Mhlnews 3817 Millennials 1

Millennials to Managers – We Need Training and Development

May 26, 2015
The “lack of company support for training and development” is the top most surprising aspect of work in the “real world,” according to a recent survey.

In trying to understand the needs of what is now the largest generation in the American workforce, millennials, a survey was conducted to determine the status of their views on their working conditions.

The “lack of company support for training and development” is the top most surprising aspect of work in the “real world,” according to a recent survey, Millennial Mindset Study by Mindflash.

However this group isn’t sitting around complaining. In fact 88% are willing to invest personally or sacrifice anything from vacations to coffee habits to train themselves in the skills needed to compete in the workforce today.

One in three (31%) of the employed 18-33 year-old Americans interviewed, most of which have at least seven years of work experience, report that while it is tough to keep up with the skills they need to do their job, they seek out training on their own to address this challenge.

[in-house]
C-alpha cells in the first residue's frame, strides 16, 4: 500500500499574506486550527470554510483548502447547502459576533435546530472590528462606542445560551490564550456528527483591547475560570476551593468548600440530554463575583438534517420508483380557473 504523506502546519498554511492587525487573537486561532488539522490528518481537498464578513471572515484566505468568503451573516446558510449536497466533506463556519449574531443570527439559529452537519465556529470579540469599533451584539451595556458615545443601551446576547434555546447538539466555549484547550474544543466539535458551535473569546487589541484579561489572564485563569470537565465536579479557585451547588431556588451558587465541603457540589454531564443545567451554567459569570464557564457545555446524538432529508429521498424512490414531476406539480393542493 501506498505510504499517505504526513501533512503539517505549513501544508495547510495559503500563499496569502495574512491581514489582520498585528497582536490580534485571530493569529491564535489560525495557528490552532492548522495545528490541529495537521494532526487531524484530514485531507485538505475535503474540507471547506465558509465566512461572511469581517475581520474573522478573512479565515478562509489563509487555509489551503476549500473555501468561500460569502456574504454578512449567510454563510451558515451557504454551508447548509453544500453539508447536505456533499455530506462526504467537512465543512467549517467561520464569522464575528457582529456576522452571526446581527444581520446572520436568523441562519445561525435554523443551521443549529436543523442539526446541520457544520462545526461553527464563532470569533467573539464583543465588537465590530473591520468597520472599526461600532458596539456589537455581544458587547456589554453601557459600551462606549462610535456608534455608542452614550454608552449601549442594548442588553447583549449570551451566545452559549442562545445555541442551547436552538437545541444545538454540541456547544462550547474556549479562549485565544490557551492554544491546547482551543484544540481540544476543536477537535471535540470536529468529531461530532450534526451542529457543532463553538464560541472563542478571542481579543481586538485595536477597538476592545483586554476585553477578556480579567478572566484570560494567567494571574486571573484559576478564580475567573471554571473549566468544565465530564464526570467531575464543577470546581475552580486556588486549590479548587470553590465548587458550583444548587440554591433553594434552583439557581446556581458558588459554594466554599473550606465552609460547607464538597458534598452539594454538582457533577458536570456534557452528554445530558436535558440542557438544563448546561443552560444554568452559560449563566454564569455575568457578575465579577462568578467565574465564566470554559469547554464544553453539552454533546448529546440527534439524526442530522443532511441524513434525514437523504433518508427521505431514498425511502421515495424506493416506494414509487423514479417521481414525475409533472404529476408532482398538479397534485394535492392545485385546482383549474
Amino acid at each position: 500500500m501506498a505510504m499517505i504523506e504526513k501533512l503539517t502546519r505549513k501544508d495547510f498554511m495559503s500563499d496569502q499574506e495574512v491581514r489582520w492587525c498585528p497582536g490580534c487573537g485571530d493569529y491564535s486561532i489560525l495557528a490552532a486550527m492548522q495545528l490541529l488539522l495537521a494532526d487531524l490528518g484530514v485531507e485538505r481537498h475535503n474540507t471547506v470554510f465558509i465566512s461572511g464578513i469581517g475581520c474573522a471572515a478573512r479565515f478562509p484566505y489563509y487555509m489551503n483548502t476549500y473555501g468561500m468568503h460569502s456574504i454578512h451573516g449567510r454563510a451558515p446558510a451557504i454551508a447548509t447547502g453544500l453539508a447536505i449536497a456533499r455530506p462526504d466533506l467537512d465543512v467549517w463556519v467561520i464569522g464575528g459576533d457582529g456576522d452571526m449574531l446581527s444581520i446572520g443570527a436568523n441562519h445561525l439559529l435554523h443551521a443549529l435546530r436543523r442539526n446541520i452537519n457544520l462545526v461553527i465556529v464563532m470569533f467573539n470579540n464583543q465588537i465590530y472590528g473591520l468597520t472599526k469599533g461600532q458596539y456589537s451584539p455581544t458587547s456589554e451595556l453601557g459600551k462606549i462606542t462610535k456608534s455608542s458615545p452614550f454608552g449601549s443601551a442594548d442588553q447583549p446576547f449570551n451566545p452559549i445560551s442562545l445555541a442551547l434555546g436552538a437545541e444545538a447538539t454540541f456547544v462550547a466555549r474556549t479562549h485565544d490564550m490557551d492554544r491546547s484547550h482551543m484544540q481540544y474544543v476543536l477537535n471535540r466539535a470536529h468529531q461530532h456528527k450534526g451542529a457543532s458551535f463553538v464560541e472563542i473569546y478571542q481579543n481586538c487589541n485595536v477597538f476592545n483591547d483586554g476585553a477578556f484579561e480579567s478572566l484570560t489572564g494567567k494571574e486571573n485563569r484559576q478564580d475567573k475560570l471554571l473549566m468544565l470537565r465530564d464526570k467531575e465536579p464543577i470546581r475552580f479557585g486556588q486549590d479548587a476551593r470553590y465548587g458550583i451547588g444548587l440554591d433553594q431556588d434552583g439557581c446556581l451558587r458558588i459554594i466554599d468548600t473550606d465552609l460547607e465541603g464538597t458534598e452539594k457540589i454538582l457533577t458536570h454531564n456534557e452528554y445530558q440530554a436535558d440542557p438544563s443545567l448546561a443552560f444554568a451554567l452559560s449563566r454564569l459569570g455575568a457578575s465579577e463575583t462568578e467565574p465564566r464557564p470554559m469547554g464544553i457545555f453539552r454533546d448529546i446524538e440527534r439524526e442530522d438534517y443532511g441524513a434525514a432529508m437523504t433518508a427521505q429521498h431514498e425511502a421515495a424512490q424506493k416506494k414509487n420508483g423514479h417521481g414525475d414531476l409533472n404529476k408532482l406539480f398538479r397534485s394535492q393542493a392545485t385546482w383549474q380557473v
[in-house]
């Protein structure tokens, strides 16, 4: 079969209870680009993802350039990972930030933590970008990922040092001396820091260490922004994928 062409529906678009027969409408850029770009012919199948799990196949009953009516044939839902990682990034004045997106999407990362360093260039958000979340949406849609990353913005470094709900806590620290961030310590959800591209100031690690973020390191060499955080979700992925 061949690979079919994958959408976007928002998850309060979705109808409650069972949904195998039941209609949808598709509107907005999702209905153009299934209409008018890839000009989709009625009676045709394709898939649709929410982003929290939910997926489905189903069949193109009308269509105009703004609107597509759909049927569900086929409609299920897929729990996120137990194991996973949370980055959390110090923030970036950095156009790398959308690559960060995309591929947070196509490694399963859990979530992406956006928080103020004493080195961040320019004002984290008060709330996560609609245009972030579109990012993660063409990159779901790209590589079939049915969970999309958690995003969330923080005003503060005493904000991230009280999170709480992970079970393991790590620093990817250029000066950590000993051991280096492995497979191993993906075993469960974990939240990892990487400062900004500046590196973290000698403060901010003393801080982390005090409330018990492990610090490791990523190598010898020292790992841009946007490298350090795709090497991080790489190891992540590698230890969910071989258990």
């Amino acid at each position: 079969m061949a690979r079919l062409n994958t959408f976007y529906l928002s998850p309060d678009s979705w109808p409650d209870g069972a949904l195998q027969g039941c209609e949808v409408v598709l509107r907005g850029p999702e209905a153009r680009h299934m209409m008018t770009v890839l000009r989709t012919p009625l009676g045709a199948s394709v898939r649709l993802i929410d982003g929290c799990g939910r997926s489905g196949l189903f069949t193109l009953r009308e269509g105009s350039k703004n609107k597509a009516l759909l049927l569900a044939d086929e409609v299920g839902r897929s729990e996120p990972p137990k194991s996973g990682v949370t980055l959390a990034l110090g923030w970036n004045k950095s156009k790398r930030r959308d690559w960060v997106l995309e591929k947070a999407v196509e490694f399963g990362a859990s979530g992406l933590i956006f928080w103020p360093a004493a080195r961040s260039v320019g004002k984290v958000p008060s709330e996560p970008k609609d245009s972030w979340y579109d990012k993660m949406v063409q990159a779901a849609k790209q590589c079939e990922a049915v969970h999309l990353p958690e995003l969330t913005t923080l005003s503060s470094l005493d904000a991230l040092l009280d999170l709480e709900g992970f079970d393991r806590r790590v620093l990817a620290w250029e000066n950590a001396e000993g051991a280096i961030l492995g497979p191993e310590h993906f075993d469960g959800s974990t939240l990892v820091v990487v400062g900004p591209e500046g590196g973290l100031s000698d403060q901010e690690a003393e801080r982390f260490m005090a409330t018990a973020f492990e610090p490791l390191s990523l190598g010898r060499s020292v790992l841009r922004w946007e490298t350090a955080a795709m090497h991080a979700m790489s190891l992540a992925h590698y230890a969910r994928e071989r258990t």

Meanwhile, only 20% indicated that while it is hard to keep up with the needed job skills, their employers equip them with necessary training opportunities.

“Perhaps against conventional stereotypes, the majority of millennials are shocked by the lack of skills development available in the workplace today, and is committed to taking matters in their own hands,” said Donna Wells, CEO, Mindflash.

Despite that more than half (57%) of millennials report they have managed or currently manage at least one person, there are areas where they want and need help. When it comes to their assessment of their own skills gaps, “project management” (25%) emerged as the top leadership skill that millennials want to develop, followed by “interpersonal communication” (21%) and “problem solving” (20%).

So while they recognize there is room for improvement, millennials are also aware that negative stereotypes exist around them. More than one quarter, 26%, say the biggest misconception is that “we don’t know how to communicate because we spend too much time with technology,” followed closely by “we’re overconfident and self-centered” and “we don’t want any guidance, training or input.”

One area where millennials strongly assert they thrive in managerial roles specifically, however, is in bringing fresh thinking (26%) and open-mindedness (31%) to the workplace, rating these attributes over technological savvy as the chief benefits of having millennials in manager roles. 

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